#### Overview of this book

The F# functional programming language enables developers to write simple code to solve complex problems. With F#, developers create consistent and predictable programs that are easier to test and reuse, simpler to parallelize, and are less prone to bugs. If you want to learn how to use F# to build machine learning systems, then this is the book you want. Starting with an introduction to the several categories on machine learning, you will quickly learn to implement time-tested, supervised learning algorithms. You will gradually move on to solving problems on predicting housing pricing using Regression Analysis. You will then learn to use Accord.NET to implement SVM techniques and clustering. You will also learn to build a recommender system for your e-commerce site from scratch. Finally, you will dive into advanced topics such as implementing neural network algorithms while performing sentiment analysis on your data.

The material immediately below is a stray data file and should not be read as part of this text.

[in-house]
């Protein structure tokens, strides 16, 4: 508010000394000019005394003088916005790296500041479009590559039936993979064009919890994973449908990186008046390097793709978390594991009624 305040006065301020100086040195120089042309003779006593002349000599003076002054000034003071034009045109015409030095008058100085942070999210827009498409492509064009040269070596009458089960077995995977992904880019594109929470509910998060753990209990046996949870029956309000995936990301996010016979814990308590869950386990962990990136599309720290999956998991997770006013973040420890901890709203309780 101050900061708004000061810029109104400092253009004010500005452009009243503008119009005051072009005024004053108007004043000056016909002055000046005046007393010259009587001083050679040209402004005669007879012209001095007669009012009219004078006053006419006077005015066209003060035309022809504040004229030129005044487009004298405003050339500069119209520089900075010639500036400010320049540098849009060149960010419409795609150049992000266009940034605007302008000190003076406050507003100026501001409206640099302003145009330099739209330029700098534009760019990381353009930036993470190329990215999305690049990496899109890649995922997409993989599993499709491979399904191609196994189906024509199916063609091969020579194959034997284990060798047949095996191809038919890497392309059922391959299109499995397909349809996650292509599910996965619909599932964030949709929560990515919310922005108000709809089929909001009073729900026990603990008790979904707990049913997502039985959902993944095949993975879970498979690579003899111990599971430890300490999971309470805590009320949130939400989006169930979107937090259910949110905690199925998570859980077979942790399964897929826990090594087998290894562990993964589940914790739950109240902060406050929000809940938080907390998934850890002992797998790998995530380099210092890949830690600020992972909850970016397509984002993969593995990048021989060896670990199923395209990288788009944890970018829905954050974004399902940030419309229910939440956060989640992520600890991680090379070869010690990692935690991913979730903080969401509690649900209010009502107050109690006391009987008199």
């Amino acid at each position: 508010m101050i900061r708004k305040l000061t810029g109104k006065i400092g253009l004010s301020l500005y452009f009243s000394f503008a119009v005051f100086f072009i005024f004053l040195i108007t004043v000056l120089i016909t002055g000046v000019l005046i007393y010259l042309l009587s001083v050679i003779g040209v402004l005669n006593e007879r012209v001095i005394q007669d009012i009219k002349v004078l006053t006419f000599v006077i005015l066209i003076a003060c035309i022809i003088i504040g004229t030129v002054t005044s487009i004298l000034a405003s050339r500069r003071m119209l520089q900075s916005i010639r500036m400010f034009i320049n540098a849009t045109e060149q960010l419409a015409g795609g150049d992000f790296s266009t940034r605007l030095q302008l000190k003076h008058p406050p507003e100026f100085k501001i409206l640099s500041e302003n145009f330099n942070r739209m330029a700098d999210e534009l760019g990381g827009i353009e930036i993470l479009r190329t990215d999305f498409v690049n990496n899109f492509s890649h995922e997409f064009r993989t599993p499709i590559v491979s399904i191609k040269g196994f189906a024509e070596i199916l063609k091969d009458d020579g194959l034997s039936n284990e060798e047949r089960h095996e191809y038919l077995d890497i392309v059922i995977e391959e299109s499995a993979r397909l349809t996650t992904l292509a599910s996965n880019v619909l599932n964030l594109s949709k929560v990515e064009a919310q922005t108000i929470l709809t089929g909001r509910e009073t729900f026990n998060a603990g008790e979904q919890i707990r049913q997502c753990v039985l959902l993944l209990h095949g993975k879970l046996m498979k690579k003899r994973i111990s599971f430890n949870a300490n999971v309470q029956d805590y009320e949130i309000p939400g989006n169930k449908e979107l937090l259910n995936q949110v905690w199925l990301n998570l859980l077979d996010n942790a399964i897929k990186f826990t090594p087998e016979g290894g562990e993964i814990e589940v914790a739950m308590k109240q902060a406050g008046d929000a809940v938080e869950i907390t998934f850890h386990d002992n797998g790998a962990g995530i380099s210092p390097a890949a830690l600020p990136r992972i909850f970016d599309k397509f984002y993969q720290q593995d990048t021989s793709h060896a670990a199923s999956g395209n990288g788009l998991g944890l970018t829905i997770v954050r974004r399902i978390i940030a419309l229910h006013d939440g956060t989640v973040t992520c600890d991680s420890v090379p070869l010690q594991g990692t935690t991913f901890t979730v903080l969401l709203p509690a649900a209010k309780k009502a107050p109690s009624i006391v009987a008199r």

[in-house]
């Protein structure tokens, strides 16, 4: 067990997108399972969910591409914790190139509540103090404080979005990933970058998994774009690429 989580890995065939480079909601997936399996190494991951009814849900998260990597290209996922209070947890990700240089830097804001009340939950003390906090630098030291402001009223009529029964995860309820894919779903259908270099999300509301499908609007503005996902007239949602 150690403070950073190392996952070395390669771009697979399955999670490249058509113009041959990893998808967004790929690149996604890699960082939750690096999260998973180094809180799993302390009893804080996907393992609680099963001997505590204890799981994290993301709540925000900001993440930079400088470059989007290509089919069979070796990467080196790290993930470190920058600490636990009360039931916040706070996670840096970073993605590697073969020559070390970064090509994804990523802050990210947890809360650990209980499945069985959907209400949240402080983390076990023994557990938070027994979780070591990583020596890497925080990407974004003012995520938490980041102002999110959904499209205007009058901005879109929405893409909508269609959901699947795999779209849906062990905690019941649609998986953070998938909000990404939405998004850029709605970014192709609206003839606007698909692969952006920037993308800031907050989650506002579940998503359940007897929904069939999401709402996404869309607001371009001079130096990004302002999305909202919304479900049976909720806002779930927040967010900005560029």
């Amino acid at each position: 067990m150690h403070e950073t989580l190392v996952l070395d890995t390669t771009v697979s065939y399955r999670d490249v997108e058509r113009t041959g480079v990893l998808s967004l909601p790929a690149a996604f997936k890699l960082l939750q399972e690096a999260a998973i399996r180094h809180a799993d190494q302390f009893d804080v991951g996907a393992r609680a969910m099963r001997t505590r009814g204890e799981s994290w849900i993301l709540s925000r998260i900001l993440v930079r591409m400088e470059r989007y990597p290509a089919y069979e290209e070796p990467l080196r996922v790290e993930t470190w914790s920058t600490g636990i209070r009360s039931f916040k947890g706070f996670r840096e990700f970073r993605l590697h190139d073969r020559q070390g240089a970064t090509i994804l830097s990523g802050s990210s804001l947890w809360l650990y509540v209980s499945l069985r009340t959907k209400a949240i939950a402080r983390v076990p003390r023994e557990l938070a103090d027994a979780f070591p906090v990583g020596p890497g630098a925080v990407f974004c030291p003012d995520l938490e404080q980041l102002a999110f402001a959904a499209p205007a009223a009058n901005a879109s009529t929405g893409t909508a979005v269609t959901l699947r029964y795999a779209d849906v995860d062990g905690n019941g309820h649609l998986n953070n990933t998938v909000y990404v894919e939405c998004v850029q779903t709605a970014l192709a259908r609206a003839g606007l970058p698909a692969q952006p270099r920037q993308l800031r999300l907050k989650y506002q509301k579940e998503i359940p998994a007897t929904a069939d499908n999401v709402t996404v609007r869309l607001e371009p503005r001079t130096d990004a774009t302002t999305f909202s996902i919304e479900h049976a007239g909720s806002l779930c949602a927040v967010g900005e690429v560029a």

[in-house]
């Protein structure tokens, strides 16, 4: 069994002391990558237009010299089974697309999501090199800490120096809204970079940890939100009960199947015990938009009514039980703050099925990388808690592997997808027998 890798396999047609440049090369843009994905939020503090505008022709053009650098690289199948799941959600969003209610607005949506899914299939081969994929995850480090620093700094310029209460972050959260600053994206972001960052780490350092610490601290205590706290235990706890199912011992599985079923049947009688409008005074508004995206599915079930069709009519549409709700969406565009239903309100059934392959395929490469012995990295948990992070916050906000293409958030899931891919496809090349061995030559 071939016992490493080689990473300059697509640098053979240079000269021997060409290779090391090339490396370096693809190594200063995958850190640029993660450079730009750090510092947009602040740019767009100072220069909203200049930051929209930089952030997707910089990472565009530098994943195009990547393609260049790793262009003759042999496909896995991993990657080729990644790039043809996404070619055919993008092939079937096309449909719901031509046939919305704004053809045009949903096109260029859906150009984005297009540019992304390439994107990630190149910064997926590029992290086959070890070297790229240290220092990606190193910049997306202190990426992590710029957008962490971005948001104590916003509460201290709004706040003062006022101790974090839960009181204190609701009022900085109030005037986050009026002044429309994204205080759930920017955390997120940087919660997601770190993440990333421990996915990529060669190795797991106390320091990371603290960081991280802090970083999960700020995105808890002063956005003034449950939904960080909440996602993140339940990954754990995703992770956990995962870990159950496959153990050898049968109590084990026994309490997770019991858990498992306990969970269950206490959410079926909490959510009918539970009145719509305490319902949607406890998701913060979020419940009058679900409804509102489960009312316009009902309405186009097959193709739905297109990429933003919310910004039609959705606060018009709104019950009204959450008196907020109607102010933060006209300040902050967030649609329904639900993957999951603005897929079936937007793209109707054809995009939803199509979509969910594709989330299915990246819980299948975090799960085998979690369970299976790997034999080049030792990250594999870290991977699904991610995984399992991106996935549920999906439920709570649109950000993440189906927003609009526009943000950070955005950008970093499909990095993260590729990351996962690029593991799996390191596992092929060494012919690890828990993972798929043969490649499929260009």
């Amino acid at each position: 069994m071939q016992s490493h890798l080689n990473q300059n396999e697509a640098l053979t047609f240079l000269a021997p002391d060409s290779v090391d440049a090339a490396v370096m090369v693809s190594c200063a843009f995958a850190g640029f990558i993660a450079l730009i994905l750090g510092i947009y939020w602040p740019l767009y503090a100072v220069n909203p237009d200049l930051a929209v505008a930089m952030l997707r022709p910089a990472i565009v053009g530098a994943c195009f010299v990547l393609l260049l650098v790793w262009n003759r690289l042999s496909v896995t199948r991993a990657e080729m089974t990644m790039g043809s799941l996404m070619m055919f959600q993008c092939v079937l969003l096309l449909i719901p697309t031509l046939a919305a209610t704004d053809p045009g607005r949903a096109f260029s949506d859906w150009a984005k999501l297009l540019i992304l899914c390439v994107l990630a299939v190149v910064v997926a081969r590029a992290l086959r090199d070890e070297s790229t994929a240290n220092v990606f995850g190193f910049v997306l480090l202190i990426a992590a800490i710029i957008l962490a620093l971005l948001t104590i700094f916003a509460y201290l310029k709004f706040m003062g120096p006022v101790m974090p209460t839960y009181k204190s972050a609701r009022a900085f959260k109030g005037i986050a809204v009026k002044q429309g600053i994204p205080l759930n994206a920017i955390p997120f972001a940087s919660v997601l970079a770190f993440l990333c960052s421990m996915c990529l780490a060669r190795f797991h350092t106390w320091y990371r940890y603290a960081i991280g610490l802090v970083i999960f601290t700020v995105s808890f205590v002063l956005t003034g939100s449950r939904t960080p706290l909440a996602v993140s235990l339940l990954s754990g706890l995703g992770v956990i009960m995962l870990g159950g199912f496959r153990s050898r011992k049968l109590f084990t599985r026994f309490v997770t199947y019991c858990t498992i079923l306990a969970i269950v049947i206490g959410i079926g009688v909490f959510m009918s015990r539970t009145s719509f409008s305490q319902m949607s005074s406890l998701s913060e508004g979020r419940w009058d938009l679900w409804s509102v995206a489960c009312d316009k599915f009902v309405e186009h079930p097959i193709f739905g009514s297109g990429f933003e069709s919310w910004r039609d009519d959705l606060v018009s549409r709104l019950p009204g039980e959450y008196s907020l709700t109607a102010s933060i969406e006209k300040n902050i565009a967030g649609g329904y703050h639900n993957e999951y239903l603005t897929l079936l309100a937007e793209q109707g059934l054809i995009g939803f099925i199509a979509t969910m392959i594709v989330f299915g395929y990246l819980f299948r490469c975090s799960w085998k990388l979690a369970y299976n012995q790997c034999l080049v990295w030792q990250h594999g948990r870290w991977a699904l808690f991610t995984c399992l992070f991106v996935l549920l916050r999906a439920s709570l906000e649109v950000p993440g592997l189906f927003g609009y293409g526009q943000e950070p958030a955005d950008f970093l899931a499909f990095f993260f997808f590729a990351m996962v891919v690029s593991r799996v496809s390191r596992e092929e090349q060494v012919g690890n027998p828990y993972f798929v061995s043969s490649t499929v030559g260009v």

F# for Machine Learning Essentials
Credits
Foreword
Acknowledgments
www.PacktPub.com
Preface
Free Chapter
Introduction to Machine Learning
Information Retrieval
Collaborative Filtering
Sentiment Analysis
Index

## QR decomposition of a matrix

The general linear regression model calculation requires us to find the inverse of the matrix, which can be computationally expensive for bigger matrices. A decomposition scheme, such as QR and SVD, helps in that regard.

QR decomposition breaks a given matrix into two different matrices—Q and R, such that when these two are multiplied, the original matrix is found.

In the preceding image, X is an n x p matrix with n rows and p columns, R is an upper diagonal matrix, and Q is an n x n matrix given by:

Here, Q1 is the first p columns of Q and Q2 is the last n – p columns of Q.

Using the Math.Net method QR you can find QR factorization:

Just to prove the fact that you will get the original matrix back, you can multiply Q and R to see if you get the original matrix back:

```let myMatAgain = qr.Q * qr.R
```

### SVD of a matrix

SVD stands for Single Value Decomposition. In this a matrix, X is represented by three matrices (the definition of SVD is taken from Wikipedia).

Suppose M...